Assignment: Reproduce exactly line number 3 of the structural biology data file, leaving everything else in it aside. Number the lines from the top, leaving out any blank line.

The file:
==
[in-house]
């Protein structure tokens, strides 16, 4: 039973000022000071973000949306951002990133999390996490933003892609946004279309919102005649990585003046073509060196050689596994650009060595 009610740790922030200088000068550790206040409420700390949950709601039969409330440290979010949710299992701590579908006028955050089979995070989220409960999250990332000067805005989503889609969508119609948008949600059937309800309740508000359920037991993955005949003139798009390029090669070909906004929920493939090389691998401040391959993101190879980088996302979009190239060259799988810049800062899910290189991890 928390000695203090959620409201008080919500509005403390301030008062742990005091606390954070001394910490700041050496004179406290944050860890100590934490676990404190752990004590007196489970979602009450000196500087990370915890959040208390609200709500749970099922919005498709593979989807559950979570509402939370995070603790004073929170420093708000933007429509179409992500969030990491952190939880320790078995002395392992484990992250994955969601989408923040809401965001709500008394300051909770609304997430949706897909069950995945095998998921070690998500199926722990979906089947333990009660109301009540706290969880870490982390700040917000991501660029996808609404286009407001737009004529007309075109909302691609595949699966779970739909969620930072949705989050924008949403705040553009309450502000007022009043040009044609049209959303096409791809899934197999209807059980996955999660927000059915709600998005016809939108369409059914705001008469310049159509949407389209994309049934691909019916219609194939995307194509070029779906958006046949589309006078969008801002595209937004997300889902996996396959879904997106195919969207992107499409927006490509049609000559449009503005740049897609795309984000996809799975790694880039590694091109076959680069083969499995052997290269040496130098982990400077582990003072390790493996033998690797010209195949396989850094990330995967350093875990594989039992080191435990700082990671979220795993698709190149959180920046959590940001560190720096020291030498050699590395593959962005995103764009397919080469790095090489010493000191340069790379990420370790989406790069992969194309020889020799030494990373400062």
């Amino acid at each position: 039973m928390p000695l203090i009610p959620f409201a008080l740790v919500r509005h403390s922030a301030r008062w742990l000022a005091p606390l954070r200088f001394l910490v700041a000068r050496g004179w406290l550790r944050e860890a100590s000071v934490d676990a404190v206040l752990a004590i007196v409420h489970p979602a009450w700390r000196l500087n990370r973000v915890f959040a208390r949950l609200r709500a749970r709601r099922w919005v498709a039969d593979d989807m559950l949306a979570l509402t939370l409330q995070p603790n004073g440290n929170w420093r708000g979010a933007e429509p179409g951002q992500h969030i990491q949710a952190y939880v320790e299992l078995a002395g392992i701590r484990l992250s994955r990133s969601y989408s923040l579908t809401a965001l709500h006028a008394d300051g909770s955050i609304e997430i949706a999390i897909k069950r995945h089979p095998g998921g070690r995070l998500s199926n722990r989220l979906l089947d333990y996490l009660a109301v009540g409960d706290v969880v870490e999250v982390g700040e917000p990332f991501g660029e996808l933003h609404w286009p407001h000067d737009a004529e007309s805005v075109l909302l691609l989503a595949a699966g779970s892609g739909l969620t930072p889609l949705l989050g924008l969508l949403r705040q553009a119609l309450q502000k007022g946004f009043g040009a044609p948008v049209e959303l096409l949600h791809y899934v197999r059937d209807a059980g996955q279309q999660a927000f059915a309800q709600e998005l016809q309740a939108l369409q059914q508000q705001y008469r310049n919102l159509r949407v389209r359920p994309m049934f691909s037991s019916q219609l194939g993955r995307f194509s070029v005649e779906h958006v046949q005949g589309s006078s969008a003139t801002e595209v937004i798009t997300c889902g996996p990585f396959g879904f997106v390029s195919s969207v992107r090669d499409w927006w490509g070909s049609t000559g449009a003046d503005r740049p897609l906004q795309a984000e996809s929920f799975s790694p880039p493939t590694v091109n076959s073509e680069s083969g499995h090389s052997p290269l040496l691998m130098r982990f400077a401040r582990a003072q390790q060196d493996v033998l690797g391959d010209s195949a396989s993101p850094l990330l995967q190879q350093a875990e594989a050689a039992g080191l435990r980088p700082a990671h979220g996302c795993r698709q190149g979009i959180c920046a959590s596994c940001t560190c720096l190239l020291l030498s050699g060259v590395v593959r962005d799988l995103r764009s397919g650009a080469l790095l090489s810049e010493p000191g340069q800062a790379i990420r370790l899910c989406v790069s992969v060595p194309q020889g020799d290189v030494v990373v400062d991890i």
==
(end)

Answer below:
């Amino acid at each position: 039973m928390p000695l203090i009610p959620f409201a008080l740790v919500r509005h403390s922030a301030r008062w742990l000022a005091p606390l954070r200088f001394l910490v700041a000068r050496g004179w406290l550790r944050e860890a100590s000071v934490d676990a404190v206040l752990a004590i007196v409420h489970p979602a009450w700390r000196l500087n990370r973000v915890f959040a208390r949950l609200r709500a749970r709601r099922w919005v498709a039969d593979d989807m559950l949306a979570l509402t939370l409330q995070p603790n004073g440290n929170w420093r708000g979010a933007e429509p179409g951002q992500h969030i990491q949710a952190y939880v320790e299992l078995a002395g392992i701590r484990l992250s994955r990133s969601y989408s923040l579908t809401a965001l709500h006028a008394d300051g909770s955050i609304e997430i949706a999390i897909k069950r995945h089979p095998g998921g070690r995070l998500s199926n722990r989220l979906l089947d333990y996490l009660a109301v009540g409960d706290v969880v870490e999250v982390g700040e917000p990332f991501g660029e996808l933003h609404w286009p407001h000067d737009a004529e007309s805005v075109l909302l691609l989503a595949a699966g779970s892609g739909l969620t930072p889609l949705l989050g924008l969508l949403r705040q553009a119609l309450q502000k007022g946004f009043g040009a044609p948008v049209e959303l096409l949600h791809y899934v197999r059937d209807a059980g996955q279309q999660a927000f059915a309800q709600e998005l016809q309740a939108l369409q059914q508000q705001y008469r310049n919102l159509r949407v389209r359920p994309m049934f691909s037991s019916q219609l194939g993955r995307f194509s070029v005649e779906h958006v046949q005949g589309s006078s969008a003139t801002e595209v937004i798009t997300c889902g996996p990585f396959g879904f997106v390029s195919s969207v992107r090669d499409w927006w490509g070909s049609t000559g449009a003046d503005r740049p897609l906004q795309a984000e996809s929920f799975s790694p880039p493939t590694v091109n076959s073509e680069s083969g499995h090389s052997p290269l040496l691998m130098r982990f400077a401040r582990a003072q390790q060196d493996v033998l690797g391959d010209s195949a396989s993101p850094l990330l995967q190879q350093a875990e594989a050689a039992g080191l435990r980088p700082a990671h979220g996302c795993r698709q190149g979009i959180c920046a959590s596994c940001t560190c720096l190239l020291l030498s050699g060259v590395v593959r962005d799988l995103r764009s397919g650009a080469l790095l090489s810049e010493p000191g340069q800062a790379i990420r370790l899910c989406v790069s992969v060595p194309q020889g020799d290189v030494v990373v400062d991890i």